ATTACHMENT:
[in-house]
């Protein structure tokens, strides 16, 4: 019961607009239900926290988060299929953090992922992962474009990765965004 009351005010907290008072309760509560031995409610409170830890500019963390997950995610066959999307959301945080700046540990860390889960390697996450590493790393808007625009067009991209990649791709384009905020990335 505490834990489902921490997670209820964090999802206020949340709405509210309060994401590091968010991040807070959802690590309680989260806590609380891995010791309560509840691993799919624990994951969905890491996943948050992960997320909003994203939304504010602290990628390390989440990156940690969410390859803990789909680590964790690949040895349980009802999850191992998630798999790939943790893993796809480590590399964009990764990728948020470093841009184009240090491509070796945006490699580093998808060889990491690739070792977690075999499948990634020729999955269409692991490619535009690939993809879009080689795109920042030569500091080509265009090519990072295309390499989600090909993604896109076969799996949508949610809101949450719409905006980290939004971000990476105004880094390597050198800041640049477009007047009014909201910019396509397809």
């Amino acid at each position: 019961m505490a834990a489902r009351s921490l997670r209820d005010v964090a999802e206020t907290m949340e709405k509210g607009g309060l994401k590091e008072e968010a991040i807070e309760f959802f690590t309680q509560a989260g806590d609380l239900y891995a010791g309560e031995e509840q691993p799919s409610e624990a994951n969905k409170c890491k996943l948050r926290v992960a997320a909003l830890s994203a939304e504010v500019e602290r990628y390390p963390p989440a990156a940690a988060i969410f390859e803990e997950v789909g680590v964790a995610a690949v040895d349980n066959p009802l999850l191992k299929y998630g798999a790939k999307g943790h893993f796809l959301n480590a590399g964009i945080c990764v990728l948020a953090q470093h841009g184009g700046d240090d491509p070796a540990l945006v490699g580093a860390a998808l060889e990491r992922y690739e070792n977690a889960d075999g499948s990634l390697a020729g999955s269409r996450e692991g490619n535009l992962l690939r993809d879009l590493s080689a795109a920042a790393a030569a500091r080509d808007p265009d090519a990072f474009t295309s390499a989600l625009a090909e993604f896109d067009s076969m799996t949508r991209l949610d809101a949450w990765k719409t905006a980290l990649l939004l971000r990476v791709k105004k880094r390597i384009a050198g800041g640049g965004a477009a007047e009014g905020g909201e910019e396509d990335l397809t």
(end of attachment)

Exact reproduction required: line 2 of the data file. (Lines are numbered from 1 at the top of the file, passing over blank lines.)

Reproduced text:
């Protein structure tokens, strides 16, 4: 019961607009239900926290988060299929953090992922992962474009990765965004 009351005010907290008072309760509560031995409610409170830890500019963390997950995610066959999307959301945080700046540990860390889960390697996450590493790393808007625009067009991209990649791709384009905020990335 505490834990489902921490997670209820964090999802206020949340709405509210309060994401590091968010991040807070959802690590309680989260806590609380891995010791309560509840691993799919624990994951969905890491996943948050992960997320909003994203939304504010602290990628390390989440990156940690969410390859803990789909680590964790690949040895349980009802999850191992998630798999790939943790893993796809480590590399964009990764990728948020470093841009184009240090491509070796945006490699580093998808060889990491690739070792977690075999499948990634020729999955269409692991490619535009690939993809879009080689795109920042030569500091080509265009090519990072295309390499989600090909993604896109076969799996949508949610809101949450719409905006980290939004971000990476105004880094390597050198800041640049477009007047009014909201910019396509397809």